The All- International Burger?
‘There aint no such thing as a free lunch’ has been used to describe a lot of things in life, but literally speaking it means that all things have a price and nothing is truly free. That half pound Angus burger you just ordered came with a price far greater than the $17.99 you’ll have paid for it. Livestock farming doesn’t only cost the consumer, but it also costs the environment. The environment pays a greater price than any human ever will. Livestock farming is a lot demanding than vegetable and grain farming because of the strain it puts on land, water supplies, and energy. This issue is alarming because of the increasingly high demand placed on meat.
Globally, 308.2 million tons of meat are consumed yearly!
According to the U.S. Department of Agriculture, an average American will eat 71.2 pounds of red meat yearly and 54.1 pounds of poultry. The livestock industry employs 1.3 billion people globally, which is approximately 1/7th of the Earth’s population. There are 525 million farms globally, and 85% of them are owned by small farmers. 87% of all farms are located in Asia.
Industrialized countries consume more meat than developing countries. An average person dwelling in an industrialized country would consume 168 pounds of meat, whereas an average person dwelling in a developing country would consume 74 pounds of meat per year. That’s a lot of meat! Globally the choicest meat is pork (36%), chicken (33%), beef (24%), lamb (5%), and other meats (2%).
‘This Land is my Land, This Land is Your Land’… but is it Really?
So this livestock farming must definitely take a toll on our land resources! With our global population increasing steadily, land is becoming one of the most coveted resources. The livestock industry utilizes more land than any human industry. Livestock require grounds to graze, and the crops they eat require land to grow as well. So let’s look at numbers… 30% of Earth’s non- glacial land is set aside for livestock production. 26% of all land is used for grazing purposes, and 33% of cultivable land is used for feed crop production.
Approximately 795 million people in the world are hungry, and about 13% of the Earth’s population is undernourished. That’s almost 1/7th of the Earth’s population! A study finds that the total supply of crops fed to livestock can possibly feed 4 billion people yearly! We could end world hunger immediately.
The Real Price of ‘Farming’ Land for Livestock
The livestock farming industry has taken a toll on our planet tremendously. It has destroyed natural ecosystems, degraded rangeland, contaminated suburban environments, degraded soil, and created immense pollution. This leads to desertification in arid environments, and 70% of the land in arid areas is degraded because of livestock farming. This also leads to deforestation in humid areas, and 70% of previously forested areas of the Amazon are now used for grazing. Livestock farming has increased the rate of soil erosion dramatically! Soil erosion is a natural process, but it’s being lost 10-40 times faster than the natural rate of soil renewal. Livestock farming acts as a catalyst in degrading rangelands and pastures. This destroys the land for future food production, and could possibly put food security at risk. As the population increases, the arable land per capita decreases.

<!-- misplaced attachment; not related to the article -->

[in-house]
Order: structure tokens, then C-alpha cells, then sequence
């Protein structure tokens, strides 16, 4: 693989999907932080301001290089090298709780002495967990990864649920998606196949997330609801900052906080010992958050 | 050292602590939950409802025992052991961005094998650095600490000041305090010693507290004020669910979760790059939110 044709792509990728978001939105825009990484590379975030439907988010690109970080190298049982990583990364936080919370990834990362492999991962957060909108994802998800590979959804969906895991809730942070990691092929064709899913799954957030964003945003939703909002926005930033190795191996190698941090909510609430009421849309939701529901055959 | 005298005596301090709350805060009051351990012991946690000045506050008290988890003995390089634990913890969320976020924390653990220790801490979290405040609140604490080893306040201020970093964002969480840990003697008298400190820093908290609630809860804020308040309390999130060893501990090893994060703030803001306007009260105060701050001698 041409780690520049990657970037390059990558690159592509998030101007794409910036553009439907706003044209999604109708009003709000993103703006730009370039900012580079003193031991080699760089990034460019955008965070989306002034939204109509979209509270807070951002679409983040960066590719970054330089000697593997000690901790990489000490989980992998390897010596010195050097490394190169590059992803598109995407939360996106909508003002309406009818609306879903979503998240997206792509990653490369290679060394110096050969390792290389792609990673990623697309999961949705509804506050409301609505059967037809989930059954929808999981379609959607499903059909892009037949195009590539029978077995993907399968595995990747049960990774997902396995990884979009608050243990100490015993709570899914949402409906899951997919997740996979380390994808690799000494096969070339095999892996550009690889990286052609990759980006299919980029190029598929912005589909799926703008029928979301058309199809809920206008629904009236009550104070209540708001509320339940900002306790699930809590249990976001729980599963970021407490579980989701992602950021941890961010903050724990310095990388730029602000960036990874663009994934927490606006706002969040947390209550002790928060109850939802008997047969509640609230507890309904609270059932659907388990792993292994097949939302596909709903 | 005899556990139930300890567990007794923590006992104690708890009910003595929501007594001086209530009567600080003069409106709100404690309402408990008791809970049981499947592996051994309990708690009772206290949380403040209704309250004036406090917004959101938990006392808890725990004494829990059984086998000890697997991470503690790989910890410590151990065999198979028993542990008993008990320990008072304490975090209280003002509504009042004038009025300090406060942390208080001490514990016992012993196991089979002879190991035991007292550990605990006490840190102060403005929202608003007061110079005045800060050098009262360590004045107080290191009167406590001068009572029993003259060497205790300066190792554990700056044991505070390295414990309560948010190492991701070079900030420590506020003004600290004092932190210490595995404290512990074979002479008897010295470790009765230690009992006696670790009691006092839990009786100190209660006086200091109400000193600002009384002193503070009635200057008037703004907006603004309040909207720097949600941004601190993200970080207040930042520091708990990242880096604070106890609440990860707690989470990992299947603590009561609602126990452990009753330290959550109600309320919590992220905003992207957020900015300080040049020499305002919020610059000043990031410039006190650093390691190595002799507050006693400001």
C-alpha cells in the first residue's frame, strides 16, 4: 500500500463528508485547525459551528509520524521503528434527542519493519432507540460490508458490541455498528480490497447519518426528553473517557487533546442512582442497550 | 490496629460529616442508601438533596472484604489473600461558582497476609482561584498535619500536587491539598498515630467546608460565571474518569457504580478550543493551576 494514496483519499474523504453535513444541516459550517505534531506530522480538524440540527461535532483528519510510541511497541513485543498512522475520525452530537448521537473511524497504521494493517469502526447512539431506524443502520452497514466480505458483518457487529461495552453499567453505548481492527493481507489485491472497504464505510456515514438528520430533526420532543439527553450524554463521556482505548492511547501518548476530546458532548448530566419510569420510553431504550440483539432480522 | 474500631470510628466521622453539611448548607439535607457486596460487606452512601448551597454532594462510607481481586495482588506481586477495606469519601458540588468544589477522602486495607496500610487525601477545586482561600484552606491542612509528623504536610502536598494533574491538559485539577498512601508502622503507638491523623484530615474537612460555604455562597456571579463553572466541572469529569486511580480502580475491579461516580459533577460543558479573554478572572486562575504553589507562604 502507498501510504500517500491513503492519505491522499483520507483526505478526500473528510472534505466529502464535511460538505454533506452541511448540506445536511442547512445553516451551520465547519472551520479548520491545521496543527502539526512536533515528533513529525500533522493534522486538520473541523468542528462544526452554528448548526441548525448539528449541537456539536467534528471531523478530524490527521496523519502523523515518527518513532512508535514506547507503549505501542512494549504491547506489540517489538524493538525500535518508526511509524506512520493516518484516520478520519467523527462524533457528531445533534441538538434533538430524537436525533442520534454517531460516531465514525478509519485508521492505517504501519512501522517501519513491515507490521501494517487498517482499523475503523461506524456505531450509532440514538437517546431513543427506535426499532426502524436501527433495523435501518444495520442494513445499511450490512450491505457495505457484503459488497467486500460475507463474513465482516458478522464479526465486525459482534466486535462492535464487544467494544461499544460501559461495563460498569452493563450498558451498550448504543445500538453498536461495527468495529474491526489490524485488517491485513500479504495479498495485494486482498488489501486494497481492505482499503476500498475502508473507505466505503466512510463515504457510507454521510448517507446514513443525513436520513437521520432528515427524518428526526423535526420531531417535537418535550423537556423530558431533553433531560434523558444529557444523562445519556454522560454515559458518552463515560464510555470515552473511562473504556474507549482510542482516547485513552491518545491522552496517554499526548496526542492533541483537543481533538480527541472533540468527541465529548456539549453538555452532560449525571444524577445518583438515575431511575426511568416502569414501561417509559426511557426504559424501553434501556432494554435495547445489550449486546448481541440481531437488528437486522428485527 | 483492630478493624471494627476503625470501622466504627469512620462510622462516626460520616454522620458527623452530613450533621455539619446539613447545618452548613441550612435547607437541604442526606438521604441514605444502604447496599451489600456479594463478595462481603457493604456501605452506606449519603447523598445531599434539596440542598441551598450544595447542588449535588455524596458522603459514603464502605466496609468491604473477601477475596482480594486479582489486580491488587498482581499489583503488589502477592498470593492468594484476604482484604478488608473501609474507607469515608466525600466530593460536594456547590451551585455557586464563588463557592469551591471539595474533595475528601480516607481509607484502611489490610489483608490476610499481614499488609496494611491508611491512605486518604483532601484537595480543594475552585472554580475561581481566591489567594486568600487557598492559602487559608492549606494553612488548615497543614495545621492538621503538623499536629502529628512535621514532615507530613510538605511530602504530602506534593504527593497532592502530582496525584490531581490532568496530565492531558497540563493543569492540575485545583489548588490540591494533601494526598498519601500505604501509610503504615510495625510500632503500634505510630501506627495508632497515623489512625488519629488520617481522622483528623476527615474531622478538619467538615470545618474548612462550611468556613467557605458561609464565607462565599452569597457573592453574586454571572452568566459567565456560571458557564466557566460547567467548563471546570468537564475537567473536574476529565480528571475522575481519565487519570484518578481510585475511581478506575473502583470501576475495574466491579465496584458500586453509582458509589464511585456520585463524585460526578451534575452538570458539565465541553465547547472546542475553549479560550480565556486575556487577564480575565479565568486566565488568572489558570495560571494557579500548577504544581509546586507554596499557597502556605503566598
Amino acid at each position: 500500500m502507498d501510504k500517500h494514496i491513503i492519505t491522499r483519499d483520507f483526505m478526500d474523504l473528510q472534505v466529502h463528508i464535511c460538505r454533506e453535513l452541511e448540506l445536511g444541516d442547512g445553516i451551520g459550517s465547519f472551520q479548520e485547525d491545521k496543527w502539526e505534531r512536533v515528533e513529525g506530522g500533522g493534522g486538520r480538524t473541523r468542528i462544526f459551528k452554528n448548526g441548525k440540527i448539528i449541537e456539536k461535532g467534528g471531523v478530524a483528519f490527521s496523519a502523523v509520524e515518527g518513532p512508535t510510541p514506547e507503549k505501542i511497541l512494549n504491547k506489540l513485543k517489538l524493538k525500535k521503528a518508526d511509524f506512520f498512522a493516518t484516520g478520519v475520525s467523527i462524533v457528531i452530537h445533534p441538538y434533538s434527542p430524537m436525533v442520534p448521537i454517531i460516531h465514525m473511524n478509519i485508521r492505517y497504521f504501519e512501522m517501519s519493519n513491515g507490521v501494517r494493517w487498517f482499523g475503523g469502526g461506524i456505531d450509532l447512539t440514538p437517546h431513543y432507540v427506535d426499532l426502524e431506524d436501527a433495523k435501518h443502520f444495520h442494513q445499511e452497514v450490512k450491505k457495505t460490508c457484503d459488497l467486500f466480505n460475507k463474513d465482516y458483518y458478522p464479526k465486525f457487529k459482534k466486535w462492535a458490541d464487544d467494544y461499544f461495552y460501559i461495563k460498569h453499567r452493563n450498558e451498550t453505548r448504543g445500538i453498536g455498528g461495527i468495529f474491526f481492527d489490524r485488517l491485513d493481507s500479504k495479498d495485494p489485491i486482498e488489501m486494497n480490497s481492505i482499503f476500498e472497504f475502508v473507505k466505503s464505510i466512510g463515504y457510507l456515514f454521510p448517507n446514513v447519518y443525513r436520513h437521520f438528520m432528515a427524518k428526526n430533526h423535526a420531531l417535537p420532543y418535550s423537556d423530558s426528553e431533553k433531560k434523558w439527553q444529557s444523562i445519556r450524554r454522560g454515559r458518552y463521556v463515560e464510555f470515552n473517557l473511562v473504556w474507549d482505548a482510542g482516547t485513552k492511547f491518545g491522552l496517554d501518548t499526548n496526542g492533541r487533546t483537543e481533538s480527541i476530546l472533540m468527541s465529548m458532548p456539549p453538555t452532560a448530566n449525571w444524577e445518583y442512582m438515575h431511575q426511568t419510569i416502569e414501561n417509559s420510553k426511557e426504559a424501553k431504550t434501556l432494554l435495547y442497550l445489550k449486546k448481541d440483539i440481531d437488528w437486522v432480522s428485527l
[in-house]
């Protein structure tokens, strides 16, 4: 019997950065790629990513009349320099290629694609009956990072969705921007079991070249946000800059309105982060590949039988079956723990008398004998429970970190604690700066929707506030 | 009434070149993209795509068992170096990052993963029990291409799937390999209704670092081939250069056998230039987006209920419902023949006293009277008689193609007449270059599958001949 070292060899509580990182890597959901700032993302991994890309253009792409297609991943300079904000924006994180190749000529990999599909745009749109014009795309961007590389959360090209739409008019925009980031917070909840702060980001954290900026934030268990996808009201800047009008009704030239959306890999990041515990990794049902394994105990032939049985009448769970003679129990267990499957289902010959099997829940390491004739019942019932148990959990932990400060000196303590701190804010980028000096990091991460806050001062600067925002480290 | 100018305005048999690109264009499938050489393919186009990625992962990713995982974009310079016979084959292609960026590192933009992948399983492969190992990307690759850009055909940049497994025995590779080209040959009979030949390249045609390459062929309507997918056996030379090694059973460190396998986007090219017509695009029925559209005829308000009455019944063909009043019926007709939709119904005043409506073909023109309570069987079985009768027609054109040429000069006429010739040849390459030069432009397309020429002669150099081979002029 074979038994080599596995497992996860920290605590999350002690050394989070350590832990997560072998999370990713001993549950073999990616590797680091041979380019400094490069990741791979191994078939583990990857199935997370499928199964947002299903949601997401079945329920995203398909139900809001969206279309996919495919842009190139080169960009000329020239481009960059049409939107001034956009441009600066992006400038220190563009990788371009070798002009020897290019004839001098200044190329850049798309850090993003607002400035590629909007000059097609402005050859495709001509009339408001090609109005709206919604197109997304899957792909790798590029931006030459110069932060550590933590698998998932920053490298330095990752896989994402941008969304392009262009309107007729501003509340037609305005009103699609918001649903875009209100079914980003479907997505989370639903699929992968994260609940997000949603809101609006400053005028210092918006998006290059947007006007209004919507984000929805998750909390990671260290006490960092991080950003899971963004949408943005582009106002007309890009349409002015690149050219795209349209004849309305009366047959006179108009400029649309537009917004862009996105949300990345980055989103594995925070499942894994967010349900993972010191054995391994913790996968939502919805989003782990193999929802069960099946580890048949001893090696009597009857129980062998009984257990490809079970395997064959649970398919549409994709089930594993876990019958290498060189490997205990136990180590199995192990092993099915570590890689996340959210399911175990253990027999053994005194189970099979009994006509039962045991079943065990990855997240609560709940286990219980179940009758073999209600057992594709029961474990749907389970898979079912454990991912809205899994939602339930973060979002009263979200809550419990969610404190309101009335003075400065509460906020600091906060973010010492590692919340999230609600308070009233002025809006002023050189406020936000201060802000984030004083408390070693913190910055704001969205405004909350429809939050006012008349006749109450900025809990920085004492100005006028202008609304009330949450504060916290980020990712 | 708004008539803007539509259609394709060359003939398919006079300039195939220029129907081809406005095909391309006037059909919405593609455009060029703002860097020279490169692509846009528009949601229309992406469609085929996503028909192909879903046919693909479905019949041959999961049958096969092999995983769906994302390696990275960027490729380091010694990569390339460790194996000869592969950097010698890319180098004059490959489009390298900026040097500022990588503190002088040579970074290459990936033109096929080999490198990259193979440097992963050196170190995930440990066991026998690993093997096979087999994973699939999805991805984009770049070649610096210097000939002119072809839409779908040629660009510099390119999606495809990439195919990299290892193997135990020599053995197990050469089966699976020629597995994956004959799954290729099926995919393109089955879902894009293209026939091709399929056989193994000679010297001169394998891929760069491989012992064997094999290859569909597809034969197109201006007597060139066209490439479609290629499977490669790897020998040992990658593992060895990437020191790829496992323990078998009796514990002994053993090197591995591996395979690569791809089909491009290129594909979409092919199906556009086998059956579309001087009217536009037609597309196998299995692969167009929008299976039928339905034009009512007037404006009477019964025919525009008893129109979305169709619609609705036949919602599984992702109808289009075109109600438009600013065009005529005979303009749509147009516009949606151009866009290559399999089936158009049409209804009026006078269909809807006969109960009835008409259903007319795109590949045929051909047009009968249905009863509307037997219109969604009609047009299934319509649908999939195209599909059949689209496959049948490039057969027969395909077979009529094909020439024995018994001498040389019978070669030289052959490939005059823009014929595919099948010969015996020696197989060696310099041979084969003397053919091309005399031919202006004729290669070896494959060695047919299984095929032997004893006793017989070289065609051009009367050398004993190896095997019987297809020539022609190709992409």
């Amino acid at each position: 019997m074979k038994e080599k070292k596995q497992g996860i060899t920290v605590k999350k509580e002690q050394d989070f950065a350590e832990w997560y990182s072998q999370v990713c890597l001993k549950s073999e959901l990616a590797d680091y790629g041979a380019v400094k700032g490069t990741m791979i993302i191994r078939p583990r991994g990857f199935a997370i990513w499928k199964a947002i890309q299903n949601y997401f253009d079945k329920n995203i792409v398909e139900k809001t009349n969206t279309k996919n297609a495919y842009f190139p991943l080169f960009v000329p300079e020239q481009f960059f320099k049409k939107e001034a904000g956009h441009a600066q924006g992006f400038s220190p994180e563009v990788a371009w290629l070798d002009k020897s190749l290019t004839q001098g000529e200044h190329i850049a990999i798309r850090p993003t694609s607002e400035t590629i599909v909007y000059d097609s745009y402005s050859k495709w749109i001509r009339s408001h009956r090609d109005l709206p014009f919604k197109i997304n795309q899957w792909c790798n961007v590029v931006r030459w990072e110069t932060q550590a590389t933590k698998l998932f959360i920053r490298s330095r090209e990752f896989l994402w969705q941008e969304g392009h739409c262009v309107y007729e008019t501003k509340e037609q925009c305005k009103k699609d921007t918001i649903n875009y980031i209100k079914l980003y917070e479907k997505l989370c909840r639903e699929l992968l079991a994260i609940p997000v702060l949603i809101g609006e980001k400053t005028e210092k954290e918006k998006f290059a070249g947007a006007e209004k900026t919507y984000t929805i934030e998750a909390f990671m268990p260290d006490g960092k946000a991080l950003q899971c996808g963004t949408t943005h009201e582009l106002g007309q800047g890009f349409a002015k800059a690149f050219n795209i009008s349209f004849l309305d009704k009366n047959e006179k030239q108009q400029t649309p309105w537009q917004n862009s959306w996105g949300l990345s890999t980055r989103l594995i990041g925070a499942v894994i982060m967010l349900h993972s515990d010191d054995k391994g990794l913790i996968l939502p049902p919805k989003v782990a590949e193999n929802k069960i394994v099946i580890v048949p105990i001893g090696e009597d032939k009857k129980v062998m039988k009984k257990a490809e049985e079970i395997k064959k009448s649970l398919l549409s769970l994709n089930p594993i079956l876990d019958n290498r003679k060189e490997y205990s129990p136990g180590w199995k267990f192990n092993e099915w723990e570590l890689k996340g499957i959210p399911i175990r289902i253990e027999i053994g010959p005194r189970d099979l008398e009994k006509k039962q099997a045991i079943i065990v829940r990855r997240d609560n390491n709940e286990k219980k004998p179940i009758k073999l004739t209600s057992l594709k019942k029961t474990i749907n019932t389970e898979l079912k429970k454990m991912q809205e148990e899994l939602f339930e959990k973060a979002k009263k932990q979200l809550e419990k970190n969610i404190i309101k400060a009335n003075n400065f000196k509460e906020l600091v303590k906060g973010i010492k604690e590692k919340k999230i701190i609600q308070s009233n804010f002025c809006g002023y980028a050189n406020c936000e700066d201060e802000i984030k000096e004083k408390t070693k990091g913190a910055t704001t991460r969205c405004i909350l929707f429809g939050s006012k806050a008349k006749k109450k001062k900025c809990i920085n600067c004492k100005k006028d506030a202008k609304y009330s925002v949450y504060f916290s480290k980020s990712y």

The Expense of Fresh Water Resources
Livestock farming has put a huge demand on water resources as well. The water foot print of a dairy cow would be about 73,000 cubic feet of water per year. The water footprint of a cow used for meat would be about 22,000 cubic feet of water per year. In contrast, crop farming does not have a very large water footprint. Farming 250 grams of lentils require 62 cubic feet of water per year. The United States’ livestock industry consumes 2,140 million gallons of water per day according to the U.S. Geological Survey.
Carbon Dioxide & Methane Pollution
The livestock industry is responsible for 18% of all global greenhouse gas emission. Lamb produces about 85 pounds of carbon dioxide emission globally. Production emissions are a lot higher than post- farm gate emissions. Cheese produces the third highest carbon dioxide emissions because of methane produced by animals. Methane gas is 25 times worse for the environment than carbon dioxide is. Soft cheese has a low level of carbon dioxide emissions because its produced by less milk content. We all know that greenhouse gas damages our environment, climate change, and global warming.
Vegetarians for the Win
According to a study conducted by the Netherlands Environmental Assessment Agency, the pasture usage for grazing livestock would decrease by 80%! The 8% of water used to water grazing crops could decrease the strain on our already limited fresh water supply. The amount of greenhouse gas emissions would decrease significantly by 17%! Methane production would be reduced by 24%, and nitrous oxide levels would reduce by 21%. This means that we can slow the rate of climate change and global warming.
A Small Note From Us:
The industrialized livestock farming is the biggest culprit of pollution and health problems in comparison to the vegetable and grain industry. So next time you’re at a burger place, maybe opt for a tofu or soy burger instead? The livestock industry isn’t going to change overnight, but we hope you make informed choices as a consumer. Your demand decrease can help improve sustainability and the quality of life. That Angus burger is worth way more than the $17.99 you’ll pay. Educate yourself about your food, and make healthy and ‘green’ choices.
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